about you .’ Through­out her ca­reer she has al­ways avoided type­cast­ing. Her role as the re­tired, gun-tot­ing MI6 agent Vic­to­ria, in the 2010 ac­tion com­edy RED, was her most sur­pris­ing so far. Helen joined a star-heavy cast led by Bruce Wil­lis, as for­mer black-ops CIA agent Frank Moses, and John Malkovich as his ec­cen­tric part­ner, Marvin. ( RED is an acro­nym for Re­tired, Ex­tremely Danger­ous). Now she re­turns for the se­quel, RED 2.

‘Apart from my moral­is­tic feel­ings about guns, it just looked like a lot of fun,’ she says. ‘They trained me on small hand­guns, nor­mal hand­guns, Berettas and all the way up to the Gatling gun, through the sniper ri­fles and so forth. I had an ex­pe­ri­ence of shoot­ing with real live am­mu­ni­tion, which was fan­tas­tic, a real ed­u­ca­tion. That’s the good thing about do­ing a film like RED: it’s good just to shake it up a bit.’

She also rev­els in her new­found ac­tion heroine sta­tus. ‘Mama Ma­trix,’ she ex­claims glee­fully when I men­tion a RED 2 shot in which, swathed in fur, she is in the pas­sen­ger seat of a blue Lo­tus Ex­ige, shoot­ing out of both win­dows si­mul­ta­ne­ously. ‘ I love be­ing a badass; it’s just the best,’ she smiles. ‘But the more I han­dle guns, the less I like them. It’s so easy to cause such in­cred­i­ble dam­age. There’s no sport in­volved. That’s why I like Vic­to­ria — she’s a sniper. Tar­get shoot­ing, that sort of very pre­cise clay-pi­geon shoot­ing, is fine, but the idea of us­ing a gun to hurt any liv­ing crea­ture is pretty hor­ren­dous. I want to make it very clear: I’m not killing any­one. I’m just de­bil­i­tat­ing them with non-life-threat­en­ing in­juries that they will fully re­cover from, just be­cause... I have to get from A to B.’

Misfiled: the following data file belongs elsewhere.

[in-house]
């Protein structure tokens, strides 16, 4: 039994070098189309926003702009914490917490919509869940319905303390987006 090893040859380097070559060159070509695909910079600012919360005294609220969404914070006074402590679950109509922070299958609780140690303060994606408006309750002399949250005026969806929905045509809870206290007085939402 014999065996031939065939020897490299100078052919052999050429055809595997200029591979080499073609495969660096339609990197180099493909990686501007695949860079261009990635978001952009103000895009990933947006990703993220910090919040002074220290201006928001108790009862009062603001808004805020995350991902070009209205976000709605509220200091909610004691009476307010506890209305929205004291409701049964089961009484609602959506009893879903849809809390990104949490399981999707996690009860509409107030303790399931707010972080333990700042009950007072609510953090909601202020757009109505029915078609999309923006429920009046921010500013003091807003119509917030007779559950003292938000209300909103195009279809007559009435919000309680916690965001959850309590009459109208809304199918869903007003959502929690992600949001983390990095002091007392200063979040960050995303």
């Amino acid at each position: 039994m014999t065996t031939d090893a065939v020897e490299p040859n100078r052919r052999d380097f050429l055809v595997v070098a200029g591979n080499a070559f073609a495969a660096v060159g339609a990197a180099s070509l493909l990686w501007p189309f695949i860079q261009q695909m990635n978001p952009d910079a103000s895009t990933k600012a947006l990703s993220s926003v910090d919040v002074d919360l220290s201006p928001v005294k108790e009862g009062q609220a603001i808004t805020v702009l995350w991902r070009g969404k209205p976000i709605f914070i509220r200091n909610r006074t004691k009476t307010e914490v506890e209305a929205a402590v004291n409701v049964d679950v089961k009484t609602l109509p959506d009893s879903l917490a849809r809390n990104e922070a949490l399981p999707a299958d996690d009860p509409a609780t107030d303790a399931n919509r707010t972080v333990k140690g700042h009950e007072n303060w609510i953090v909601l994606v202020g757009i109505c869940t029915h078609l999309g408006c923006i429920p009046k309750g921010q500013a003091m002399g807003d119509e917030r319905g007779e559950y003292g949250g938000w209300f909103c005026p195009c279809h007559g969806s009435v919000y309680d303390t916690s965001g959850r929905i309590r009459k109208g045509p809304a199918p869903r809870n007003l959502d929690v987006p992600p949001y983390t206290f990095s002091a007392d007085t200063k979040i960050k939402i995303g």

There’s a good dose of satire in RED 2 and the ac­tion is stylised; none­the­less the body count is high. Does she think there is any cor­re­la­tion be­tween film vi­o­lence and the re­al­life shoot­ings that have plagued Amer­ica? ‘I don’t know,’ she says. ‘Bud­dhists can be very vi­o­lent when their but­tons are pushed, as we are see­ing right now in In­done­sia [re­fer­ring to the sec­tar­ian vi­o­lence be­tween Bud­dhists and Mus­lims in Belawan], and maybe they’ve never seen an ac­tion movie in their lives. I can’t sort my head out around that par­tic­u­lar is­sue. Au­di­ences all around the world, from five years up to 85, love ac­tion movies. It’s very ex­pen­sive to make a movie and you have to take the de­sires of the au­di­ence on board to a cer­tain ex­tent.’ The con­ver­sa­tion moves on from film vi­o­lence to sex­ism in show­busi­ness and the fall­out from the Jimmy Sav­ile af­fair. ‘Oh, he could get away with any­thing, of course,’ Helen says. ‘I think the im­pact of all that has been mas­sive and, you know, when cer­tain peo­ple at the BBC, women, came out and said: “Well, ac­tu­ally it was per­fectly nor­mal”. I re­mem­ber that. You didn’t com­plain — you just had to have a sense of hu­mour about it; it was your job. Well, you know what? I don’t want to have a sense of hu­mour about that. I didn’t then, but you just had to carry on.’

Along with Meryl Streep, Mir­ren con­sis­tently lands some of the best roles for women of